The Cochrane Textbook of Neurology
Posted on June 4, 2015 by Angel Wong
What is it?
The Cochrane Textbook of Neurology is a library composed of selected neurology and neurosurgery-related Cochrane reviews disseminated by the Cochrane Neurological Review Group. The reviews cover all aspects, from prevention, to management, to treatments of neurological diseases in all healthcare settings. In each review, there is a Plain Language Summary, which presents research results in an easy and understandable way. The available multilingual translation function allows broad accessibility of the resource.
Who is it for?
It targets clinicians, consumers (patients and their families) and policy makers by providing evidence-based clinical and public health information.
How to use it?
The site can be used in two ways. First, by typing keywords into the search box, second, by choosing from the categories shown in the Neurological Field Index of Cochrane Reviews, which is the Textbook of Neurological Cochrane Reviews. It consists of categories divided by disease terminology, disorders like “back disorders” and “cerebrovascular diseases”, organs like “eye, nose and throat”, and others like “rehabilitation”. Within each category, there will be separate sub-categories containing review title, and a direct link to each Cochrane systematic review abstract. The Textbook mainly disseminates evidence regarding the efficacy of interventions discovered in the field.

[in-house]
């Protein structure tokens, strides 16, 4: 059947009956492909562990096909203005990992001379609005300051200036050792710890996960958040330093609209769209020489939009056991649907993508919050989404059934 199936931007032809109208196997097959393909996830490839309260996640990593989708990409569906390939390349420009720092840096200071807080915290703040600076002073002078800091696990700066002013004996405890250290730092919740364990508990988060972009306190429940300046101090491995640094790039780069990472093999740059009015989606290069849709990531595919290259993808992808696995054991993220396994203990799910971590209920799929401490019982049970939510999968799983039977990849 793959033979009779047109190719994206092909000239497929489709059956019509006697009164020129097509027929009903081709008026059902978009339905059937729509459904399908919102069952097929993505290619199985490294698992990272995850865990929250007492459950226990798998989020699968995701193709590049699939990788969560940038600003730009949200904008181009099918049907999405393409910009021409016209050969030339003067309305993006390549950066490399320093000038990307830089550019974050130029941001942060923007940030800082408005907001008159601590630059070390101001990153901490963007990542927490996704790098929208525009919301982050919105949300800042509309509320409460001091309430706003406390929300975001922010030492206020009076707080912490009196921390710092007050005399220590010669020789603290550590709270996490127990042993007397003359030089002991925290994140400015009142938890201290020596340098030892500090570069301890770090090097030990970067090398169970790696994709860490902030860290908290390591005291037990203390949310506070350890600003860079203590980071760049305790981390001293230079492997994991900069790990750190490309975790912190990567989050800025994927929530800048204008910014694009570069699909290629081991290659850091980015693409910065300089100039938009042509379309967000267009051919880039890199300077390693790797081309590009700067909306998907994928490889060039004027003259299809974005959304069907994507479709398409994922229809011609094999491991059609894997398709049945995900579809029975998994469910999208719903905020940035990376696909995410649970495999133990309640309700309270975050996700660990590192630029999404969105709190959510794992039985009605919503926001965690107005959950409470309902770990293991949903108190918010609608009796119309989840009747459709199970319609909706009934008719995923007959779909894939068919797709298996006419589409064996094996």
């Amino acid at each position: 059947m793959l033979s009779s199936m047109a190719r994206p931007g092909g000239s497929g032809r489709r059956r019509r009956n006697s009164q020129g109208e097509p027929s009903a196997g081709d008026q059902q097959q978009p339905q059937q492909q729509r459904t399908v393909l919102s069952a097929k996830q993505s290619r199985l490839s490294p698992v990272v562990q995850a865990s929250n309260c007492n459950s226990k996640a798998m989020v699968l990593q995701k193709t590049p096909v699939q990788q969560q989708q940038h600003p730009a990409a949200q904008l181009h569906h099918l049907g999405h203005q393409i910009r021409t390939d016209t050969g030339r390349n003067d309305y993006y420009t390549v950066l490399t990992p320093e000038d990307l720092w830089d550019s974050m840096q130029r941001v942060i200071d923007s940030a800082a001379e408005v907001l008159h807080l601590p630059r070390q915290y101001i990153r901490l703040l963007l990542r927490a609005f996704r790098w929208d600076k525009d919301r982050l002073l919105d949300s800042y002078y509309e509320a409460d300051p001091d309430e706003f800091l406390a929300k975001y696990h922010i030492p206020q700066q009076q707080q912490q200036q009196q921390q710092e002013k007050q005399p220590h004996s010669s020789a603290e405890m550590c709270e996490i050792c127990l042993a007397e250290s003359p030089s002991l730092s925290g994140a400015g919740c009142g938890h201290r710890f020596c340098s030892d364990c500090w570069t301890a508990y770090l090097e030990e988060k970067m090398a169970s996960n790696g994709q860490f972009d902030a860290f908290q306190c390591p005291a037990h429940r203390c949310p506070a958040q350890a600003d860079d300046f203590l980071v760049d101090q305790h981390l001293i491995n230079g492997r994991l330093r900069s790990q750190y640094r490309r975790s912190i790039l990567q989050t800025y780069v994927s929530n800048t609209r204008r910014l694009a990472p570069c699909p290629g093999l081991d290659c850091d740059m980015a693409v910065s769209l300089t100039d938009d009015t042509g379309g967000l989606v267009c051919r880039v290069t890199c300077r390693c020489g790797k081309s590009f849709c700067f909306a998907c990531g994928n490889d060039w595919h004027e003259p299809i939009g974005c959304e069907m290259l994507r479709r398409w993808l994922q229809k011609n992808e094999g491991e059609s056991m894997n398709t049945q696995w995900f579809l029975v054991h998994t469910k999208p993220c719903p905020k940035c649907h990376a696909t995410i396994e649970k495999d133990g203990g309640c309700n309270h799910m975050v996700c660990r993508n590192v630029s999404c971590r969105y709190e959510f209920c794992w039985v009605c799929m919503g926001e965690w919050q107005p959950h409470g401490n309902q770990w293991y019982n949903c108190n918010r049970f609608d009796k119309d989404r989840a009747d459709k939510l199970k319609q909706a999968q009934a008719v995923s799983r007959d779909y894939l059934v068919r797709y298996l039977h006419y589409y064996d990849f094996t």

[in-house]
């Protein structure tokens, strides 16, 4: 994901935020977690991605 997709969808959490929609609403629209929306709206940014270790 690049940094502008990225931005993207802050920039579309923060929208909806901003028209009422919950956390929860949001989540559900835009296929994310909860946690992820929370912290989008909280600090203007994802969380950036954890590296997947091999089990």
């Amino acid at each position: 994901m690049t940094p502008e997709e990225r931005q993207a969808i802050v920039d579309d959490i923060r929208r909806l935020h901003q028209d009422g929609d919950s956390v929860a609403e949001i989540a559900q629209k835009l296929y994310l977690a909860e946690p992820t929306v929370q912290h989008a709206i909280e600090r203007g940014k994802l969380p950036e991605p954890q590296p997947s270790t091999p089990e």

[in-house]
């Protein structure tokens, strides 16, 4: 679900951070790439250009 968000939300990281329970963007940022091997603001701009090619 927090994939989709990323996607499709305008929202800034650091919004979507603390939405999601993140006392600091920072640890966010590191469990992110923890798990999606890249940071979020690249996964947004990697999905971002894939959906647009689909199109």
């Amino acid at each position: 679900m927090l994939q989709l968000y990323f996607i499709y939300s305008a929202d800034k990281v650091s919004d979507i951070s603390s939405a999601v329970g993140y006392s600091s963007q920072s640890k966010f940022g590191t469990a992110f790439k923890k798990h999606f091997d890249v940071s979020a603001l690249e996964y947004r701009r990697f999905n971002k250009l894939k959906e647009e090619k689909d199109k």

What do I think?
It provides a convenient browsing system to get access to to relevant systematic reviews in the Cochrane Library. Also, the Plain Language Summaries allow non-clinicians to comprehend the reviews, which empowers the public and policy makers to make informed decisions.
An additional highlight is the function of “share” in all articles available in the Library, which can facilitate dissemination of papers to various social media and online platforms; for instance, Twitter, Facebook, Google, and Linkedin. This encourages transnational process of academic research to reach out to the public and interest groups, an innovative move of technology embedded public health communication.
A limitation of the website is the usefulness of the Index the Library provides. For example, there are only “Alcohol” and “Drugs” sections under the categories of “Alcohol and drugs”, which may not be particularly user-friendly if one is to search for a more specific area of alcohol interventions, such as primary prevention in community settings. In this sense, the traditional keyword search system would still be preferably recommended.